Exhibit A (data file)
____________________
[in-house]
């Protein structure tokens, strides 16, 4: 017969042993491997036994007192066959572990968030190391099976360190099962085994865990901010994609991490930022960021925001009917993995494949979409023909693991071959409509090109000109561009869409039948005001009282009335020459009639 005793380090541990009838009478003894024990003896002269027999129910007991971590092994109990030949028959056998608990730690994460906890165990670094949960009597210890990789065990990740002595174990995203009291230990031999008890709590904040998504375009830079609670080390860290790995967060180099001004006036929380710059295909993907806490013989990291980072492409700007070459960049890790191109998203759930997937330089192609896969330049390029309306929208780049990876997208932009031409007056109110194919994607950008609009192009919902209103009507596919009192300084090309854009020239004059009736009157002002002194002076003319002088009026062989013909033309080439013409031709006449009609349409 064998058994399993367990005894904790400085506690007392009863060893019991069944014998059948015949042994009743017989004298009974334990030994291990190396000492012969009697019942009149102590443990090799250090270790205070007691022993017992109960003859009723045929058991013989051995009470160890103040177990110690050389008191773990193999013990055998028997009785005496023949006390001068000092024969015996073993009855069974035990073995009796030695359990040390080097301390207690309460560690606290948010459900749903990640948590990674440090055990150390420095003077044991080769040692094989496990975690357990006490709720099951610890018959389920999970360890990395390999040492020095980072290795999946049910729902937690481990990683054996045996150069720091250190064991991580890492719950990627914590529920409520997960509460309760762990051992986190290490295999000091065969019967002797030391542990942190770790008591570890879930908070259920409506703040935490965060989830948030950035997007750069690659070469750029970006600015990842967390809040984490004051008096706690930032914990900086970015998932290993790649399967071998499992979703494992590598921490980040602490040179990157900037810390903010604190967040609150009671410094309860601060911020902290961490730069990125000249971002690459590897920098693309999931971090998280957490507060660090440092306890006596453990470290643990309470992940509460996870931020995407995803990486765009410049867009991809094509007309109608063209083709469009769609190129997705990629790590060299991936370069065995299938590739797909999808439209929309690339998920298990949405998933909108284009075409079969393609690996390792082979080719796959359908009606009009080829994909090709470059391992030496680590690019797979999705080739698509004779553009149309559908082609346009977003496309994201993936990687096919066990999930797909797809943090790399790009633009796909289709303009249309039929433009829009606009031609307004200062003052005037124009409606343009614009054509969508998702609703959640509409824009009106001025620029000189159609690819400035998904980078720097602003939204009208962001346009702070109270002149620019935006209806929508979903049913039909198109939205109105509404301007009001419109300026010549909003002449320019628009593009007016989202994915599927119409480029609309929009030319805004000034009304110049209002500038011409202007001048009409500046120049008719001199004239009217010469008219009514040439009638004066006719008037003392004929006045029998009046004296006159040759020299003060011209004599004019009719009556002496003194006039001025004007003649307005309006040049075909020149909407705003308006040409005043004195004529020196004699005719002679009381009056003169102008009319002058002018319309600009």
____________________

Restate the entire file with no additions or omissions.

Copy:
[in-house]
């Protein structure tokens, strides 16, 4: 017969042993491997036994007192066959572990968030190391099976360190099962085994865990901010994609991490930022960021925001009917993995494949979409023909693991071959409509090109000109561009869409039948005001009282009335020459009639 005793380090541990009838009478003894024990003896002269027999129910007991971590092994109990030949028959056998608990730690994460906890165990670094949960009597210890990789065990990740002595174990995203009291230990031999008890709590904040998504375009830079609670080390860290790995967060180099001004006036929380710059295909993907806490013989990291980072492409700007070459960049890790191109998203759930997937330089192609896969330049390029309306929208780049990876997208932009031409007056109110194919994607950008609009192009919902209103009507596919009192300084090309854009020239004059009736009157002002002194002076003319002088009026062989013909033309080439013409031709006449009609349409 064998058994399993367990005894904790400085506690007392009863060893019991069944014998059948015949042994009743017989004298009974334990030994291990190396000492012969009697019942009149102590443990090799250090270790205070007691022993017992109960003859009723045929058991013989051995009470160890103040177990110690050389008191773990193999013990055998028997009785005496023949006390001068000092024969015996073993009855069974035990073995009796030695359990040390080097301390207690309460560690606290948010459900749903990640948590990674440090055990150390420095003077044991080769040692094989496990975690357990006490709720099951610890018959389920999970360890990395390999040492020095980072290795999946049910729902937690481990990683054996045996150069720091250190064991991580890492719950990627914590529920409520997960509460309760762990051992986190290490295999000091065969019967002797030391542990942190770790008591570890879930908070259920409506703040935490965060989830948030950035997007750069690659070469750029970006600015990842967390809040984490004051008096706690930032914990900086970015998932290993790649399967071998499992979703494992590598921490980040602490040179990157900037810390903010604190967040609150009671410094309860601060911020902290961490730069990125000249971002690459590897920098693309999931971090998280957490507060660090440092306890006596453990470290643990309470992940509460996870931020995407995803990486765009410049867009991809094509007309109608063209083709469009769609190129997705990629790590060299991936370069065995299938590739797909999808439209929309690339998920298990949405998933909108284009075409079969393609690996390792082979080719796959359908009606009009080829994909090709470059391992030496680590690019797979999705080739698509004779553009149309559908082609346009977003496309994201993936990687096919066990999930797909797809943090790399790009633009796909289709303009249309039929433009829009606009031609307004200062003052005037124009409606343009614009054509969508998702609703959640509409824009009106001025620029000189159609690819400035998904980078720097602003939204009208962001346009702070109270002149620019935006209806929508979903049913039909198109939205109105509404301007009001419109300026010549909003002449320019628009593009007016989202994915599927119409480029609309929009030319805004000034009304110049209002500038011409202007001048009409500046120049008719001199004239009217010469008219009514040439009638004066006719008037003392004929006045029998009046004296006159040759020299003060011209004599004019009719009556002496003194006039001025004007003649307005309006040049075909020149909407705003308006040409005043004195004529020196004699005719002679009381009056003169102008009319002058002018319309600009």